September is traditionally dedicated to the Seven Sorrows (or Dolours) of Mary, and the Feast of Our Lady of Sorrows falls in September. The Sorrows are:the prophecy of Simeon, the flight into Egypt, the loss of the Holy Child at Jerusalemfor three days, meeting Jesus on his way to Calvary, standing at the foot of the Cross, Jesus being taken from the Cross, and the burial of Christ. Read more about Our Lady of Sorrows in our article here.
Indulgences for devotion to Our Lady of Sorrows are three hundred days each day, and the devotions may be performed in public or private; a plenary indulgence on any day of September or 1-8 October under the usual conditions
October is the month of the Rosary, because of the anniversary of victory at the Battle at Lepanto and the feast of Our Lady of the Rosary occurring in October. The Battle of Lepanto and the institution of the feast day took place in the 17th century; in the late 1800s, Pope Leo XIII officially dedicated the entire month to devotion to the Holy Rosary. Read our entire article on the month of the Rosary here, and learn more about the Battle of Lepanto in our article here.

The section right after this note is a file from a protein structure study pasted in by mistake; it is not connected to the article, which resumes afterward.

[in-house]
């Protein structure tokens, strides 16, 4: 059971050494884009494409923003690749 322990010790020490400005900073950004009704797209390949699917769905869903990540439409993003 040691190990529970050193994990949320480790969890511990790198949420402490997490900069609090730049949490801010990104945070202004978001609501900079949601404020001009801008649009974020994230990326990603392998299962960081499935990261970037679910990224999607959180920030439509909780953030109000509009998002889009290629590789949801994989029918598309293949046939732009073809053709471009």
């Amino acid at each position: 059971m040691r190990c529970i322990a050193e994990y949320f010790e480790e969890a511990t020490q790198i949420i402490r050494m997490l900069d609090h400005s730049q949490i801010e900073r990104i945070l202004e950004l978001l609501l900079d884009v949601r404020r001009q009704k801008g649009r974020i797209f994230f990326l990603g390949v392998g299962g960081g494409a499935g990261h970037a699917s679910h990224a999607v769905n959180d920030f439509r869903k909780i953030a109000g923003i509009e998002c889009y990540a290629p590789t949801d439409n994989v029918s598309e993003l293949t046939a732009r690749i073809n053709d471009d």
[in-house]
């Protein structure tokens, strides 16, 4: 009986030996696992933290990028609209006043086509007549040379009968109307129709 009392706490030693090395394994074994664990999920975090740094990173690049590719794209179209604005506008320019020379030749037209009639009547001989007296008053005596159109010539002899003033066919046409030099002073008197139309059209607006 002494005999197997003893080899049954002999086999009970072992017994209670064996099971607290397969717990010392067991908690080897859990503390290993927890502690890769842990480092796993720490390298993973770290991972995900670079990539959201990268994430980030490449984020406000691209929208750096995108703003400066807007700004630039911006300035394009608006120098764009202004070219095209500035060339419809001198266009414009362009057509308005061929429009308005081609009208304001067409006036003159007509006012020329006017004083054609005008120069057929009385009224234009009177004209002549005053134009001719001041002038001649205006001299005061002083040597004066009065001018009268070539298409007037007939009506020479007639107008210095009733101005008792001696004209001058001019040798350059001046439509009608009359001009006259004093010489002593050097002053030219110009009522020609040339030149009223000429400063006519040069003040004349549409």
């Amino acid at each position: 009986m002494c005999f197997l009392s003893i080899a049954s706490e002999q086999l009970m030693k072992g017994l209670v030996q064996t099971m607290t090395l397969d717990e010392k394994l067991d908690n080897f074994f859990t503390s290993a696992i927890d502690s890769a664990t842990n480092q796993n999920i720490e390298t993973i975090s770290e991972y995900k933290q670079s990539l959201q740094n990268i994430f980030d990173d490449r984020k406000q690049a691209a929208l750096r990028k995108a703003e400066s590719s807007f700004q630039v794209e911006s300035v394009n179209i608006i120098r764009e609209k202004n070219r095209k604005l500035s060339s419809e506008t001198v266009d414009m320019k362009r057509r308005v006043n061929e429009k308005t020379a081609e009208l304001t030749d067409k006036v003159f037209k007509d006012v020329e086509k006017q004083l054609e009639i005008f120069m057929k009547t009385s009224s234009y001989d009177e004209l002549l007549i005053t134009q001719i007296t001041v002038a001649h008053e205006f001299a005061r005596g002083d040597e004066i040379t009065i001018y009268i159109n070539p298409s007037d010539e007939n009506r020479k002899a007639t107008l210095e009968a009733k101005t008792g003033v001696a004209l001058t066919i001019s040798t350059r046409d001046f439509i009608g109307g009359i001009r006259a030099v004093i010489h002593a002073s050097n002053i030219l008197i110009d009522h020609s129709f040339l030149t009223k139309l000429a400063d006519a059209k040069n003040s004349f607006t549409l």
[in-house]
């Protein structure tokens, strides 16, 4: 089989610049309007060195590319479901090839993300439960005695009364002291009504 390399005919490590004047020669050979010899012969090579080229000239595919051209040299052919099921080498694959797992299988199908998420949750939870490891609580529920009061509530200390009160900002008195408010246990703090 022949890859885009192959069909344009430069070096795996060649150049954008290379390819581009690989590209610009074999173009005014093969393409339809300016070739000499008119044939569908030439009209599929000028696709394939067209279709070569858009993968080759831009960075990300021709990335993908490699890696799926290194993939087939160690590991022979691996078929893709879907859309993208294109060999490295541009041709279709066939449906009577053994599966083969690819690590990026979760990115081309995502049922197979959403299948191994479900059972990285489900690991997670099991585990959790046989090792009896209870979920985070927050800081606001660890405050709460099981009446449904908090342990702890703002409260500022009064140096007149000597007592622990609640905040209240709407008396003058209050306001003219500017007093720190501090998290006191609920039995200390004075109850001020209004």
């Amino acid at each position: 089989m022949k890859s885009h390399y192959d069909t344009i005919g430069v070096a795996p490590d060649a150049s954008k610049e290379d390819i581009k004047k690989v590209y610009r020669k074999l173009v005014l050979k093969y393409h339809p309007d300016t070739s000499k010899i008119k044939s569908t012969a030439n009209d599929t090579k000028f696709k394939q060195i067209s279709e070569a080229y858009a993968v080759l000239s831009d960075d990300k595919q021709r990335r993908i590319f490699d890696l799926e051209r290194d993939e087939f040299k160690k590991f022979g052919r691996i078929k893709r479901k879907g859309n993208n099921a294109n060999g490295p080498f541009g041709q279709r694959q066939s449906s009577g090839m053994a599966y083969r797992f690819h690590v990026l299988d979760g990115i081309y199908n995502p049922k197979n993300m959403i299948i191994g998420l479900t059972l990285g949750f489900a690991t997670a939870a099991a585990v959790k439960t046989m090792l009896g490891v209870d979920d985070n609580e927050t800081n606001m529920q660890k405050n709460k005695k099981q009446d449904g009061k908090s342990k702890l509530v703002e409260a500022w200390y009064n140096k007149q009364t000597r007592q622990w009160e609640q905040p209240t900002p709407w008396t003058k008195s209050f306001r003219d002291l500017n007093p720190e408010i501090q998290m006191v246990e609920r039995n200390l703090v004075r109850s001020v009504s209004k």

The month of November is dedicated to the poor souls in purgatory. All souls day falls on November 2nd, which is when we commemorate all the faithful departed. The indulgences attached to this devotion are seven years and seven quarantines each day; plenary indulgence on any day of the month under the usual conditions.
December is dedicated to Advent and the coming of Christ. This refers to the preparation for the celebration of remembering Christ’s birth 2000 years ago, but also the prayerful, spiritual preparation for the second and final coming of the Lord. To view our Advent and Christmas resources, click here.
– This article incorporated some information from the Catholic Encyclopedia.